Eric W Jepson
originally published 2007 in flashquake
Last night I finished my first-ever Terry Pratchett novel. I read it alongside several others, as I have the habit of being in conversation with several writers at once. A brief sampling of my bedside reveals such luminaries as Thomas Lynch (one week so far), Neil Postman (five months), Bill Bryson (about to begin), Orson Scott Card (just finished), C. S. Lewis (four months), Joseph Heller (six weeks) and Parley P. Pratt (over two years)-and that's just who's on top. It took me three years to read Les Misérables and nearly as long for Catch-22, even though they are two of the finest novels I know. Other, less polite books just kept interrupting them, vying for attention.
I remember when I was a kid, I would read clear through one Hardy Boys book before starting another. I'm not sure when I started carrying on with a dozen books at once. Or why, save there are more books than time.
Which is what makes the Terry Pratchett book unusual. I started it after finishing another great book, Ark Baby by Liz Jensen, a British novelist. I had been reading Ark Baby off and on for a couple months. Then I sped through Mr. Pratchett in three days. So strange. And with one book he has joined Vonnegut and Heller and Douglas Adams in an elite list of authors I love, whose stories are combined with an unusually beautiful and fun use of language that doesn't weaken the story, but gives it flesh and explains it to the heart. I love that. It makes me happy.
I guess I'm with Keats on this one. The destruction of the Earth by ice-nine in Cat's Cradle is hardly "beautiful" in any traditional sense, but there is something in the telling, some truth, some something. And it is magnificent. It is beautiful.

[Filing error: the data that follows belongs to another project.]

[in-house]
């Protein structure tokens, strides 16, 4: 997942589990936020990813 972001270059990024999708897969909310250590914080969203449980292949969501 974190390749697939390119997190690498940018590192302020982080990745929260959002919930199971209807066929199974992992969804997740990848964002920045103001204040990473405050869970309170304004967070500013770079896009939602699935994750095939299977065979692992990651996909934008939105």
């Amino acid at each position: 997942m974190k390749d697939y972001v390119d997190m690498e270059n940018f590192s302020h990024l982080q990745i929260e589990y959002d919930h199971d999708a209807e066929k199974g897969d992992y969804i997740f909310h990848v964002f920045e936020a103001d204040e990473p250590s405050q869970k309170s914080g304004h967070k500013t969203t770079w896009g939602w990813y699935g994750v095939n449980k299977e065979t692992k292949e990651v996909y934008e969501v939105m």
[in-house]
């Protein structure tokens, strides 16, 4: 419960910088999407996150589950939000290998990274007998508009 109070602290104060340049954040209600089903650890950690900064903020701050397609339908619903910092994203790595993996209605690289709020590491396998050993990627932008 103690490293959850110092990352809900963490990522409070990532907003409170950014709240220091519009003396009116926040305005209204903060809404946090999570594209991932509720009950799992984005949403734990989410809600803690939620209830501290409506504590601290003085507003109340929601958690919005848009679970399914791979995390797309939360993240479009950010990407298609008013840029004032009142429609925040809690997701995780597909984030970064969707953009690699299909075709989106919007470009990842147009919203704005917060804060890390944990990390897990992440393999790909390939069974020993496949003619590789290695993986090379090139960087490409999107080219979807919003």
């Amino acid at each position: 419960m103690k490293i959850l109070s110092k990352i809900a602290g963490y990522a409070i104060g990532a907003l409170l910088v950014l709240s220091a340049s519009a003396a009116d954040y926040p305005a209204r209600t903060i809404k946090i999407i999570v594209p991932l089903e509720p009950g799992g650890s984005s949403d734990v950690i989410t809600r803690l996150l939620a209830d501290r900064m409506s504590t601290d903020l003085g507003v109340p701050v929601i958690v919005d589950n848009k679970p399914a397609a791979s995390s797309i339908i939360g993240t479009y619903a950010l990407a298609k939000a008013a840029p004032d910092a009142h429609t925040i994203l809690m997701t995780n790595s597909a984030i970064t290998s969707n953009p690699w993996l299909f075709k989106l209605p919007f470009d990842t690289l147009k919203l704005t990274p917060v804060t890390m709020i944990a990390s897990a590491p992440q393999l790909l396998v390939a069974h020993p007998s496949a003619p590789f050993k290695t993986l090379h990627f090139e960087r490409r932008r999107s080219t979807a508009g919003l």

What makes it beautiful? I don't know. I've been a student of literature since I was a child, and what makes it work, I just don't know. Liz Jensen's book seemed to work on all the same levels as one of Vonnegut's best, but somehow didn't connect with my soul in the same way. And The Sirens of Titan certainly doesn't manage as well as Cat's Cradle. Why?
Well, I have theories and ideas. I've spent time taking apart short stories and explaining their power, but deconstruction does not a story make. A story has meaning not in pieces, but as a whole. A story is found in its creation by the author and its recreation by an involved reader. And when both do their jobs properly, there is beauty.
In the Terry Pratchett book I mentioned are entities called Auditors, whose job it is to catalogue the universe. The Auditors cannot understand humanity and it frustrates them because they cannot catalogue what they cannot understand. In one instance, they take apart a painting and separate the atoms into piles. But they find nothing that explains why people loved the painting. They're just regular atoms!
Stories are the same. They are just piles of paper and ink atoms, yet they live. And I love to enter a story and live its life. That ability to live stories may be what makes us human-and a story that lives true, speaks to the soul. The author and the reader communicate in a powerful, uniquely human way as we explain to each other what it means to be alive.
Which is why I read, why I write. To be part of this great, human activity we call literature, a living conversation unbound by time and unfettered by "reality." After all, if stories create their own reality, fiction can become something more true than our daily routines. This is what literature does-enlarge the human experience for each reader, showing us what is true and real and important. It can't be fully explained or understood, but it can be appreciated.
For it is beautiful.